- This post is a summary of my talk at the Tolkien Conference sponsored by Urbana Theological Seminary on Feb 1, 2014.
Have you suffered under Sarumanic, Wormtongue-ian, Gollum-istic, or just plain Orcish leadership? If so, you know the suffering and emotional havoc that bad leadership causes, not to mention the untold cost in under-performance, wasted talent, and crushed morale in organizations of every type.
Recent studies document a growing loss of faith in most major U.S. institutions today. Anecdotal evidence reinforces the view. There is a crisis of leadership. Whether it's the Washington shut-down, the Wall Street meltdown, or just plain trouble at work, we’ve all felt it.
Good leaders make life better for everyone under their influence. Poor leaders do the opposite. This is certainly as true in church cultures as anywhere else.
And so, when asked to contribute a talk for a recent Tolkien conference, I thought, here is an opportunity to engage two passions: Tolkien and leadership.
In that spirit, I offer five leadership lessons from Gandalf:
Respect for Freedom: Gandalf never stoops to coercive tactics or uses his formidable powers to make people do things. He employs persuasive, not positional power. He leads people, not through intimidation or force, but ultimately, by appealing to their higher nature and best qualities. Whether it’s getting Bilbo to join the quest of the Dwarves, or later persuading him to give up the Ring, or rousing Theoden to shake off craven counsels and rise to battle, Gandalf’s honor and respect for freedom wins hearts and builds protagonists.
Big-Picture Thinking: Gandalf sees himself as a steward, not just of one realm, but of “all worthy things.” He is well-traveled and has a broad perspective of the big picture and the problems facing the free peoples of Middle-earth as a whole. His Elvish name, Mithrandir, means “the Grey Pilgrim.” While he has connections with people and places everywhere, he does not belong to any one of them but rather, to all of them. Gandalf’s universalism breaks through the “silos” of various races and peoples, mobilizing the varied regions of Middle-earth to successfully resist Sauron.
Unity Building: It’s one thing to be a visionary leader who sees the big picture. It’s quite another to get other people on board, motivated, and unified in its pursuit. Gandalf overcomes division by uniting free peoples in friendship towards an urgent common purpose. He labors tirelessly - and successfully - to gather scattered races across geographic and personal distances into a unified mission of resistance to Sauron. To do this, he must overcome forces of history, memory, and inertia in order to unite different races who were often long alienated.
Believing in People: Gandalf saw more in others than anyone else could, and usually more than they saw in themselves. “There is a lot more in him than you guess, and a deal more than he has any idea of himself,” says Gandalf in The Hobbit, referring to Bilbo. Gandalf believed in Frodo. He surprisingly endorsed Merry and Pippin as the final members chosen for the Fellowship; he believed in Theoden when the old King seemed hopelessly depleted and diminished. He even hoped against hope that Saruman would come around, offering him a last chance to come clean and join the good guys.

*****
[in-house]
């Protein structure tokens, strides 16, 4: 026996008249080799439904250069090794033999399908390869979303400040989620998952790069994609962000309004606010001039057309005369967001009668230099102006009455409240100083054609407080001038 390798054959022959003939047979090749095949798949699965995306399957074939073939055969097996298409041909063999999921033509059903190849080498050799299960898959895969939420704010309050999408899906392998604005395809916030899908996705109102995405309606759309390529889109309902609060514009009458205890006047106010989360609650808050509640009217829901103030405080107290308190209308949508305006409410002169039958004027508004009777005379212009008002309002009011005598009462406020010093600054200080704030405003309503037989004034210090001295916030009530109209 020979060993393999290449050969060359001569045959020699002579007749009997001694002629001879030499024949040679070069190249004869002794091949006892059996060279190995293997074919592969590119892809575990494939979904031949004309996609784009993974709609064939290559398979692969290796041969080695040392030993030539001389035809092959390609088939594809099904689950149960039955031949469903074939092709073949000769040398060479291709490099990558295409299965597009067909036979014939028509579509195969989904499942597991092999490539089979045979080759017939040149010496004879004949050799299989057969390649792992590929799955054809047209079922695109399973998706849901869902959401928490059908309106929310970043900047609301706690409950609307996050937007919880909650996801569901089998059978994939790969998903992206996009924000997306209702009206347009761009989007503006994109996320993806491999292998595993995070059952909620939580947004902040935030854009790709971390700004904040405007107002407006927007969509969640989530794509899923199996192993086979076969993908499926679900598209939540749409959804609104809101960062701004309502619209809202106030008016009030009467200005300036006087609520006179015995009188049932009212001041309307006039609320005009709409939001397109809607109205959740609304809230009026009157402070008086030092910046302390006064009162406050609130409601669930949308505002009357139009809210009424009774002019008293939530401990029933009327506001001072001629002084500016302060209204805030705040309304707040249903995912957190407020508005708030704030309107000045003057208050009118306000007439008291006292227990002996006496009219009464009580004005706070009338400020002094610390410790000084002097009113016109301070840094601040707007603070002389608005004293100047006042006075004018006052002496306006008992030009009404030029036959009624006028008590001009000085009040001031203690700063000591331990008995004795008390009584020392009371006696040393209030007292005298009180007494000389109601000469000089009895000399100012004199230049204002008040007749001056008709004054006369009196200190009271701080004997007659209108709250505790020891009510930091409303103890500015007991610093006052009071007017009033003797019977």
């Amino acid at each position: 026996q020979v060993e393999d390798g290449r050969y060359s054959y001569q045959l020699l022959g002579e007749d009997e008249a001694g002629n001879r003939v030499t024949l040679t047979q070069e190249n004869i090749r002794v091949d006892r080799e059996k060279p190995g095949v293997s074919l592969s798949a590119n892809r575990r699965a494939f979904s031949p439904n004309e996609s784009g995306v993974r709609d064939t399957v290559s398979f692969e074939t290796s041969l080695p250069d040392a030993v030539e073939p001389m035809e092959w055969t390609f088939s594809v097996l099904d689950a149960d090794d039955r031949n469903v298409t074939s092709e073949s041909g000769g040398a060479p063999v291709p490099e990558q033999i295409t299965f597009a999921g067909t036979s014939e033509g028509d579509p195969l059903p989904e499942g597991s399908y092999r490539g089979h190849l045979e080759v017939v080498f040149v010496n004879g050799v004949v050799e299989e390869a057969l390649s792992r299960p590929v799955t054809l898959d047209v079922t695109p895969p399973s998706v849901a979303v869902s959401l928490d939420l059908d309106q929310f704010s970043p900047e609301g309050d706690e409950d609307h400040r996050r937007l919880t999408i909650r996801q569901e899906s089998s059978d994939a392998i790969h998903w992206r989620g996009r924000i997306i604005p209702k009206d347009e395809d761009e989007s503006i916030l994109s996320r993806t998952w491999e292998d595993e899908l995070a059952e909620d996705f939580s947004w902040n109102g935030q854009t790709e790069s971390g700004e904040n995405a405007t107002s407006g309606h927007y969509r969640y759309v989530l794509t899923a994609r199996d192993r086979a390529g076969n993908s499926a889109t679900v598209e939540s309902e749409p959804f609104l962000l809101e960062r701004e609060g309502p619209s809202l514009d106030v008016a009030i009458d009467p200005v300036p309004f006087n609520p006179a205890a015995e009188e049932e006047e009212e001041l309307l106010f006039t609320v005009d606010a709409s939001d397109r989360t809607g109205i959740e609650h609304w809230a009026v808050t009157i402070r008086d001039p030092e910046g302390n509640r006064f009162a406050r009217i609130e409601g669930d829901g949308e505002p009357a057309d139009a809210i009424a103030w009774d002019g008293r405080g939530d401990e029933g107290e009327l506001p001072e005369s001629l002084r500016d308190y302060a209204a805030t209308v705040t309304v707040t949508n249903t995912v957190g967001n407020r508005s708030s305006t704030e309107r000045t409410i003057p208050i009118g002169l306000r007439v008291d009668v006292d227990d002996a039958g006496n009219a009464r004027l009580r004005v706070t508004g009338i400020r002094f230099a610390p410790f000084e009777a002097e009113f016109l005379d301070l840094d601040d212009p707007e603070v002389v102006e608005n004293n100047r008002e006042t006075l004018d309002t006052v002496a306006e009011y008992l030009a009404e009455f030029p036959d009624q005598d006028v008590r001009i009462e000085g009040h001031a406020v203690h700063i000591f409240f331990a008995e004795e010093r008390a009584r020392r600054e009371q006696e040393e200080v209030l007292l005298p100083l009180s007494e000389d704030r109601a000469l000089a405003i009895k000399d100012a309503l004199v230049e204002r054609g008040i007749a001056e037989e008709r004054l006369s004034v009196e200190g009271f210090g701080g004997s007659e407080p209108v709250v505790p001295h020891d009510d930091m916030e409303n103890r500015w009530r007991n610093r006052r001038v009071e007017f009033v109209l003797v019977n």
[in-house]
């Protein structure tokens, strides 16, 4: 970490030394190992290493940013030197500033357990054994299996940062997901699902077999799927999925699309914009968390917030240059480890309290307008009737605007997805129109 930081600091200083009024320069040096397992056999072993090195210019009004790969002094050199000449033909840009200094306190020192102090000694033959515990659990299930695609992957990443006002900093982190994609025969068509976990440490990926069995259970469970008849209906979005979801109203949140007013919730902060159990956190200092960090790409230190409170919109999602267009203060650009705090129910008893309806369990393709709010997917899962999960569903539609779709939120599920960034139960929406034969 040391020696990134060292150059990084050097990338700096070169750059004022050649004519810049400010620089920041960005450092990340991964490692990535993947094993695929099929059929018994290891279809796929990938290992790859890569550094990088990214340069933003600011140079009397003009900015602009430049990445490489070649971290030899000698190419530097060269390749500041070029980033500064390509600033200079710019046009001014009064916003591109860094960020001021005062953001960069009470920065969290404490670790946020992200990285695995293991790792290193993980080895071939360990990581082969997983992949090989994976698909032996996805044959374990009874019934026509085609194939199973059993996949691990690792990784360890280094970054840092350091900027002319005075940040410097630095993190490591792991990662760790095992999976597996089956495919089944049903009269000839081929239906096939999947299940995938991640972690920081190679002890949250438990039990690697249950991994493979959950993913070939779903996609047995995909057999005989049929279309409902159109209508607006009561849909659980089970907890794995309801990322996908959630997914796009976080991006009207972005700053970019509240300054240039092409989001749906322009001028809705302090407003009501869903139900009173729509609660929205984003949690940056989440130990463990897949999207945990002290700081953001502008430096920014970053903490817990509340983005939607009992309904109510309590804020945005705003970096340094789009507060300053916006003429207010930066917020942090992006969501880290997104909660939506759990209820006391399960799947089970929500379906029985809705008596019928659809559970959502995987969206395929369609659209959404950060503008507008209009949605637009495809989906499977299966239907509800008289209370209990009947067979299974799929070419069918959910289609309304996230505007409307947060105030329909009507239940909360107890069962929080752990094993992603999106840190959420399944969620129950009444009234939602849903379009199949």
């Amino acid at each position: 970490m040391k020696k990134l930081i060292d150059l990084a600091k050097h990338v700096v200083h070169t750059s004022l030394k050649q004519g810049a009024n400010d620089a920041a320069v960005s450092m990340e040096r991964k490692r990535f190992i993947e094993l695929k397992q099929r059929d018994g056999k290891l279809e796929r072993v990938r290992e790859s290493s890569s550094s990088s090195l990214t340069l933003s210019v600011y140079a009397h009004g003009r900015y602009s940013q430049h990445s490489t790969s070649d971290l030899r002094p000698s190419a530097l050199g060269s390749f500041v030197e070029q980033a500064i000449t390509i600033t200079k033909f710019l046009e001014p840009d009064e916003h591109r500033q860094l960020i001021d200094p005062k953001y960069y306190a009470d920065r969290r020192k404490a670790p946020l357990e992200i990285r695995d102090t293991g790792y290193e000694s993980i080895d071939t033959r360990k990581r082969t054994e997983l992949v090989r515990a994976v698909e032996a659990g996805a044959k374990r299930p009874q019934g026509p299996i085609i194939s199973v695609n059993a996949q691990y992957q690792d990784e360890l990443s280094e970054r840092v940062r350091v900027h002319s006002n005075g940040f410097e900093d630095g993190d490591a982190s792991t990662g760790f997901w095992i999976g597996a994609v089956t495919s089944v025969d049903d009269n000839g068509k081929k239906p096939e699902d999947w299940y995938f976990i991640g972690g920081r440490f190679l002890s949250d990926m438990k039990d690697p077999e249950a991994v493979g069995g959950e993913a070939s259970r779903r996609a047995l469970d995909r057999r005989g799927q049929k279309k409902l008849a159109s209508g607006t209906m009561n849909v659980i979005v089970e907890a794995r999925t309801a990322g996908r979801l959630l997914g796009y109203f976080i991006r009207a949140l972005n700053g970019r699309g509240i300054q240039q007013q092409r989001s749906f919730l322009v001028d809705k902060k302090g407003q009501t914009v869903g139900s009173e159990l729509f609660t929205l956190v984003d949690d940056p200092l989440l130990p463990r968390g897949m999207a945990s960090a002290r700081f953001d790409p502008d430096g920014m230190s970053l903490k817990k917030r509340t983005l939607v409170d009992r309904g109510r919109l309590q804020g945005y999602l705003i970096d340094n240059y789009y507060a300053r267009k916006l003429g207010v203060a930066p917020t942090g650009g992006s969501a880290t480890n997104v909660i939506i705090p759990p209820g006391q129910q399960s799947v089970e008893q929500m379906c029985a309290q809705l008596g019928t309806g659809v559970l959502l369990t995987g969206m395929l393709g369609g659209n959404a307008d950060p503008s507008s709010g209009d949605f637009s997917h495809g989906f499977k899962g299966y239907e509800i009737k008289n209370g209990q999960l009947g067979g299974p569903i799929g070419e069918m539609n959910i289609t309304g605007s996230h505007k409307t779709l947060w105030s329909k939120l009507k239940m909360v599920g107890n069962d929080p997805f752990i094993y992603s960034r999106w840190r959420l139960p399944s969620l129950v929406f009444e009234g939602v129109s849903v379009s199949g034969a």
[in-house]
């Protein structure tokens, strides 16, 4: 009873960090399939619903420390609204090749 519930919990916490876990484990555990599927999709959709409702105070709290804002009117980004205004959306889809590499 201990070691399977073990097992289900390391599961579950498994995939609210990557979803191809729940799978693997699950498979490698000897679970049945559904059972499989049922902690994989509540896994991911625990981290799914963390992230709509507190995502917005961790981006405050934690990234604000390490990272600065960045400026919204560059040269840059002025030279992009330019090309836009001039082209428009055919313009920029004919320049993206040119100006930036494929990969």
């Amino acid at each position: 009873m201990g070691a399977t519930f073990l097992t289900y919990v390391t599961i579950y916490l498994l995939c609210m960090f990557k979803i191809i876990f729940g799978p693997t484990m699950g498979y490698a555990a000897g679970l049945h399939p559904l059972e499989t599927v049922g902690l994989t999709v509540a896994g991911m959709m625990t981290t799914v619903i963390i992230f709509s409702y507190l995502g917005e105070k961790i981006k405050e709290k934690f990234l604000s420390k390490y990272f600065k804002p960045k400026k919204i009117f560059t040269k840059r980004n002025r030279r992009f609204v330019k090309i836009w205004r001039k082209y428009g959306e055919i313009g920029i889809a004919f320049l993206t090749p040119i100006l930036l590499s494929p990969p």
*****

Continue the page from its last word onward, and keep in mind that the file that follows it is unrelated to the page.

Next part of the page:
Hope: Gandalf clung to a fierce, contagious hope. At the Council of Elrond, he defends Frodo's quest to destroy the Ring, saying, “Despair is for those who see the end beyond all doubt. We do not.” In his letters, Tolken wrote of “hope without guarantees.” During the siege of Gondor, it is written: “wherever he came men’s hearts would life again, and the winged shadows pass from memory.” Whether sending the Ring with Frodo to Mount Doom, sacrificing his life fighting the Balrog, or leading the march to the Black Gate to buy a little more time, Gandalf’s hope ennobled and energized others, against improbable and near-impossible odds.
In a culture such as ours, with its cynicism and skepticism toward leaders, Gandalf is a literary breath of fresh air. He may not real, but he is true. Ian McKellan, the actor who so iconically portrays Gandalf in the Peter Jackson films, once said in an interview that Tolkien never quite thought the Lord of the Rings was entirely made up; but rather, as author, he was convinced that it really happened, somehow, somewhere, if only in our own hearts.
Middle-earth is a place our hearts know, and Gandalf is a leader our hearts recognize. As a leader, Gandalf’s literary legacy still has the power to rouse us from our safe hobbit holes and into the great adventure of our time, ready to find our courage and our destiny... or even help other find theirs.
I am striving to pastor Gandalf-style. Please pray for me!
Know any Gandalfs leading the way today?
Hit me up with a comment or tweet!
For the 30 minute video, as well as others from the conference, click here:
"Steward of All Worthy Things: Leadership Lessons From Gandalf"
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